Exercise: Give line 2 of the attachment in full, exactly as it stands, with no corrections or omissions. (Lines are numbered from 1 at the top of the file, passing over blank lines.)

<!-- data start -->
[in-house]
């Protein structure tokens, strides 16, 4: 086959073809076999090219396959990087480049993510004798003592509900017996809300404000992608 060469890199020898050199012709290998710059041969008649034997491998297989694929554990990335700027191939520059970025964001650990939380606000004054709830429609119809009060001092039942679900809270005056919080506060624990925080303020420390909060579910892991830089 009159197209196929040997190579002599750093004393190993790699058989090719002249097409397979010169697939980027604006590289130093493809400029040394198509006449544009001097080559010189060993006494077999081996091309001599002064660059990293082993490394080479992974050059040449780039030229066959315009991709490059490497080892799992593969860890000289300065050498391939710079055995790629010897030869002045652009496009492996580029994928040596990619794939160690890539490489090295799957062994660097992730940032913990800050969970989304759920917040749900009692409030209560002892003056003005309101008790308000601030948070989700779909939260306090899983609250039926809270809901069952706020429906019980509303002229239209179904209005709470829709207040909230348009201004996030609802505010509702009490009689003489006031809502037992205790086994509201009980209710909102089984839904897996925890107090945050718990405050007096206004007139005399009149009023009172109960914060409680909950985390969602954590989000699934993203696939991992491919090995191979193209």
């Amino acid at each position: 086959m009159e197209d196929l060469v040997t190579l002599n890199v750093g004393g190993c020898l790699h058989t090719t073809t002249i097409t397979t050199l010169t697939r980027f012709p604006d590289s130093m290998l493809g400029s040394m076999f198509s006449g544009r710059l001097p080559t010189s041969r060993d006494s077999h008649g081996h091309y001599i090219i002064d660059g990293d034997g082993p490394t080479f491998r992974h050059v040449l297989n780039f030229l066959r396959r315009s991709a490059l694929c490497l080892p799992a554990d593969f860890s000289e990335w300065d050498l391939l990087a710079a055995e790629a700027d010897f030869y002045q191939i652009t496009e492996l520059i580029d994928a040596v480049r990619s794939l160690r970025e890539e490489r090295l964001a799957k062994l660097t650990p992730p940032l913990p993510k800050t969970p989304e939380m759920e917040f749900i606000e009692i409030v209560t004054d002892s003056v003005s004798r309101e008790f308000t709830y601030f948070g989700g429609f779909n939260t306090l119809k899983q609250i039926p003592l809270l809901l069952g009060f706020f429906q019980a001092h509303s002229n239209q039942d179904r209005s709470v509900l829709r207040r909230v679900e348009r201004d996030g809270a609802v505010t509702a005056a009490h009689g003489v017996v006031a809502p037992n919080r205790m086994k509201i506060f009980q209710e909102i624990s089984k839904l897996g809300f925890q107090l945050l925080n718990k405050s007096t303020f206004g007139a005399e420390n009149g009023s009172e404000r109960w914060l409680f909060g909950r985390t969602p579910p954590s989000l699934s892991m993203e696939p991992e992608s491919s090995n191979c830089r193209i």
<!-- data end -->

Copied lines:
């Protein structure tokens, strides 16, 4: 086959073809076999090219396959990087480049993510004798003592509900017996809300404000992608 060469890199020898050199012709290998710059041969008649034997491998297989694929554990990335700027191939520059970025964001650990939380606000004054709830429609119809009060001092039942679900809270005056919080506060624990925080303020420390909060579910892991830089 009159197209196929040997190579002599750093004393190993790699058989090719002249097409397979010169697939980027604006590289130093493809400029040394198509006449544009001097080559010189060993006494077999081996091309001599002064660059990293082993490394080479992974050059040449780039030229066959315009991709490059490497080892799992593969860890000289300065050498391939710079055995790629010897030869002045652009496009492996580029994928040596990619794939160690890539490489090295799957062994660097992730940032913990800050969970989304759920917040749900009692409030209560002892003056003005309101008790308000601030948070989700779909939260306090899983609250039926809270809901069952706020429906019980509303002229239209179904209005709470829709207040909230348009201004996030609802505010509702009490009689003489006031809502037992205790086994509201009980209710909102089984839904897996925890107090945050718990405050007096206004007139005399009149009023009172109960914060409680909950985390969602954590989000699934993203696939991992491919090995191979193209």